Vortrag: How to use your Imagination / Wie du deine Vorstellungskraft nutzt
Vortrag von Neville Goddard 1955, Studioaufnahme für Schallplatte
Englisch: How to use your Imagination
The purpose of this record is to show you how to use your imagination to achieve your every desire. Most men are totally unaware of the creative power of imagination and invariably bow before the dictates of "facts" and accepts life on the basis of the world without. But when you discover this creative power within yourself, you will boldly assert the supremacy of imagination and put all things in subjection to it. When a man speaks of God-in-man, he is totally unaware that this power called God-in-man is man's imagination. THIS is the creative power in man. There is nothing under heaven that is not plastic as potter's clay to the touch of the shaping spirit of imagination.
Once a man said to me, "You know, Neville, I love to listen to you talk about imagination, but as I do so, I invariably touch the chair with my fingers and push my feet into the rug just to keep my sense of the reality and the profundity of things. Well, undoubtedly he is still touching the chair with his fingers and pushing his feet into the rug.
Well, let me tell you of another one who didn't touch with her fingers and didn't push that foot of hers onto the board of the streetcar. It's the story of a young girl just turned seventeen. It was Christmas Eve, and she is sad of heart, for that year she had lost her father in an accident, and she is returning home to what seemed to be an empty house. She was untrained to do anything, so got herself a job as a waitress. This night it's quite late, Christmas Eve, it's raining, the car is full of laughing boys and girls home for their Christmas vacation, and she couldn't conceal the tears.
Luckily for her, as I said, it was raining, so she stuck her face into the heavens to mingle her tears with rain. And then holding the rail of the streetcar, this is what she did: she said, "This is not rain, why, this is spray from the ocean; and this is not the salt of tears that I taste, for this is the salt of the sea in the wind; and this is not San Diego, this is a ship, and I am coming into the Bay of Samoa." And there she felt the reality of all that she had imagined.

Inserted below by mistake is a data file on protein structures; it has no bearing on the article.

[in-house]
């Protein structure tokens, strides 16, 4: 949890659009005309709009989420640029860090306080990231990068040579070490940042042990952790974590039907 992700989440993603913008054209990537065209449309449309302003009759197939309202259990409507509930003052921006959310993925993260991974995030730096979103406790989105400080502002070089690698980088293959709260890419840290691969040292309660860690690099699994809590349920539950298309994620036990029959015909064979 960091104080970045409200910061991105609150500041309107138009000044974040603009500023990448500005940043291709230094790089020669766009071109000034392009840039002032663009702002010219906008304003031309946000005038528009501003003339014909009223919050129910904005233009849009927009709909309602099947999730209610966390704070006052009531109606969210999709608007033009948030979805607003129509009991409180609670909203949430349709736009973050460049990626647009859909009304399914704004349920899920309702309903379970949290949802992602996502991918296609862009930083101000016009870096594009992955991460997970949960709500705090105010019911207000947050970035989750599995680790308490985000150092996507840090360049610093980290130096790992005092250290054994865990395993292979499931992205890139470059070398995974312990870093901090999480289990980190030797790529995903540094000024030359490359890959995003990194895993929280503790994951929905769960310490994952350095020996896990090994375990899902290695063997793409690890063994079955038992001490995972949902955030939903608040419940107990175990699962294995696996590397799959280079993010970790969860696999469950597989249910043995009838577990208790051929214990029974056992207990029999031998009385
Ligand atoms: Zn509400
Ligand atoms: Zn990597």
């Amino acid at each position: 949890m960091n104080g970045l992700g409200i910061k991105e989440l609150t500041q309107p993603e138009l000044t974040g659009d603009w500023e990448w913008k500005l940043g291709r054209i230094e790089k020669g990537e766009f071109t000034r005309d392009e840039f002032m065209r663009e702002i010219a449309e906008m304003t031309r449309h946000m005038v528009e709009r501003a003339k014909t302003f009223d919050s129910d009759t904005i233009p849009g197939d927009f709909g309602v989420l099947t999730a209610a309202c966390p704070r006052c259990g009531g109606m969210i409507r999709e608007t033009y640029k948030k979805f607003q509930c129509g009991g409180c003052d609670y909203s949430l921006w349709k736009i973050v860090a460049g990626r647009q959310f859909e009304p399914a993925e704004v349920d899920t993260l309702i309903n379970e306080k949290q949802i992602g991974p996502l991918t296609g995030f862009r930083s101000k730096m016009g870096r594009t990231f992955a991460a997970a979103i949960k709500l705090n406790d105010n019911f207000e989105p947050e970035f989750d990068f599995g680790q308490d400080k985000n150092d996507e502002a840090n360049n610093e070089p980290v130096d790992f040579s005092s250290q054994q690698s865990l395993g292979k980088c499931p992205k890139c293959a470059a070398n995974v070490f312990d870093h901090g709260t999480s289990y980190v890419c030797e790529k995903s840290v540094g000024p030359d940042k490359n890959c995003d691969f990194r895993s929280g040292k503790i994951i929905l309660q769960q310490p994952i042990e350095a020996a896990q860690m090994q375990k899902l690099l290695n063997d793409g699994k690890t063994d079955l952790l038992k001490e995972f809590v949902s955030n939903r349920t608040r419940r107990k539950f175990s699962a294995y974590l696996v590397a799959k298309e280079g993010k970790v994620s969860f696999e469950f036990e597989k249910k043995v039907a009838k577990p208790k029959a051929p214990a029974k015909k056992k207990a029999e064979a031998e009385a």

Then came the end of the journey and all are out.
Ten days later this girl received a letter from a firm in Chicago saying that her aunt, several years before when she sailed for Europe, deposited with them three thousand dollars with instructions that if she did not return to America, this money should be paid to her niece. They had just received information of the aunt's death and were now acting upon her instructions. One month later this girl sailed for Samoa. As she came into the bay it was late that night and there was salt of the sea in the wind. It wasn't raining, but there was spray in the air. And she actually felt what she'd felt one month before, only this time she had realized her objective.
Now, this whole record is technique. I want to show you today how to put your wonderful imagination right into the feeling of your wish fulfilled and let it remain there and fall asleep in that state. And I promise you, from my own experience, you will realize the state in which you sleep - if you could actually feel yourself right into the situation of your fulfilled desire and continue therein until you fall asleep. As you feel yourself right into it, remain in it until you give it all the tones of reality, until you give it all the sensory vividness of reality. As you do it, in that state, quietly fall into sleep. And in a way you will never know - you could never consciously devise the means that would be employed - you will find yourself moving across a series of events leading you towards the objective realization of this state.
Now, here is a practical technique: The first thing you do, you must know exactly what you want in this world. When you know exactly what you want, make as life-like a representation as possible of what you would see, and what you would touch, and what you would do were you physically present and physically moving in such a state.
For example, suppose I wanted a home, but I had no money - but I still know what I want. I, without taking anything into consideration, I would make as life-like a representation of the home that I would like, with all the things in it that I would want. And then, this night, as I would go to bed, I would in a state, a drowsy, sleepy state, the state that borders upon sleep, I would imagine that I am actually in such a house, that were I to step off the bed, I would step upon the floor of that house, were I to leave this room, I would enter the room that is adjacent to my imagined room in that house. And while I am touching the furniture and feeling it to be solidly real, and while I am moving from one room to the other in my imaginary house, I would go to sound asleep in that state. And I know that in a way I could not consciously devise, I would realize my house. I have seen it work time and time again.